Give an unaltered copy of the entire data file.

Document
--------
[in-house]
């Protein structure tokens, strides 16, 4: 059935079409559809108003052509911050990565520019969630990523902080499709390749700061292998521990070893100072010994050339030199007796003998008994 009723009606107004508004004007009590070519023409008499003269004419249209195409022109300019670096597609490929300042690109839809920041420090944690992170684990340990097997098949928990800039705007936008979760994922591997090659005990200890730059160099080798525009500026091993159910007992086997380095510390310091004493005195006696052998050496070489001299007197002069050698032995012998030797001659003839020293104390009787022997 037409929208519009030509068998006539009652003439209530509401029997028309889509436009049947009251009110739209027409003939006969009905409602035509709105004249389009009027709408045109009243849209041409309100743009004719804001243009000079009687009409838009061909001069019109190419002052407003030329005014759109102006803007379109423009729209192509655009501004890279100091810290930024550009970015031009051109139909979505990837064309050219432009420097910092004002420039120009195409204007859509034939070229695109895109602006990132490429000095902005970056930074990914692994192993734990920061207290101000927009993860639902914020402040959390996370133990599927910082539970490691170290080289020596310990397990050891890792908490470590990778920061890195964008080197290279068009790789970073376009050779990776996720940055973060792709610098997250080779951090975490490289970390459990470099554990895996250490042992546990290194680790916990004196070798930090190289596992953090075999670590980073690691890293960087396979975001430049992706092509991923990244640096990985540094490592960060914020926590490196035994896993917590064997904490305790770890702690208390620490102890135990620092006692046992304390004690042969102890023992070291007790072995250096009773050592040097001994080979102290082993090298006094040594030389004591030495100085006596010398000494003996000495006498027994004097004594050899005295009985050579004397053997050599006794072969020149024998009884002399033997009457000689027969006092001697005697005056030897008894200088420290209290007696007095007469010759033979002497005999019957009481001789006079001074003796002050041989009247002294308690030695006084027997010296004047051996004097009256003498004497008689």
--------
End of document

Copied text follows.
[in-house]
């Protein structure tokens, strides 16, 4: 059935079409559809108003052509911050990565520019969630990523902080499709390749700061292998521990070893100072010994050339030199007796003998008994 009723009606107004508004004007009590070519023409008499003269004419249209195409022109300019670096597609490929300042690109839809920041420090944690992170684990340990097997098949928990800039705007936008979760994922591997090659005990200890730059160099080798525009500026091993159910007992086997380095510390310091004493005195006696052998050496070489001299007197002069050698032995012998030797001659003839020293104390009787022997 037409929208519009030509068998006539009652003439209530509401029997028309889509436009049947009251009110739209027409003939006969009905409602035509709105004249389009009027709408045109009243849209041409309100743009004719804001243009000079009687009409838009061909001069019109190419002052407003030329005014759109102006803007379109423009729209192509655009501004890279100091810290930024550009970015031009051109139909979505990837064309050219432009420097910092004002420039120009195409204007859509034939070229695109895109602006990132490429000095902005970056930074990914692994192993734990920061207290101000927009993860639902914020402040959390996370133990599927910082539970490691170290080289020596310990397990050891890792908490470590990778920061890195964008080197290279068009790789970073376009050779990776996720940055973060792709610098997250080779951090975490490289970390459990470099554990895996250490042992546990290194680790916990004196070798930090190289596992953090075999670590980073690691890293960087396979975001430049992706092509991923990244640096990985540094490592960060914020926590490196035994896993917590064997904490305790770890702690208390620490102890135990620092006692046992304390004690042969102890023992070291007790072995250096009773050592040097001994080979102290082993090298006094040594030389004591030495100085006596010398000494003996000495006498027994004097004594050899005295009985050579004397053997050599006794072969020149024998009884002399033997009457000689027969006092001697005697005056030897008894200088420290209290007696007095007469010759033979002497005999019957009481001789006079001074003796002050041989009247002294308690030695006084027997010296004047051996004097009256003498004497008689």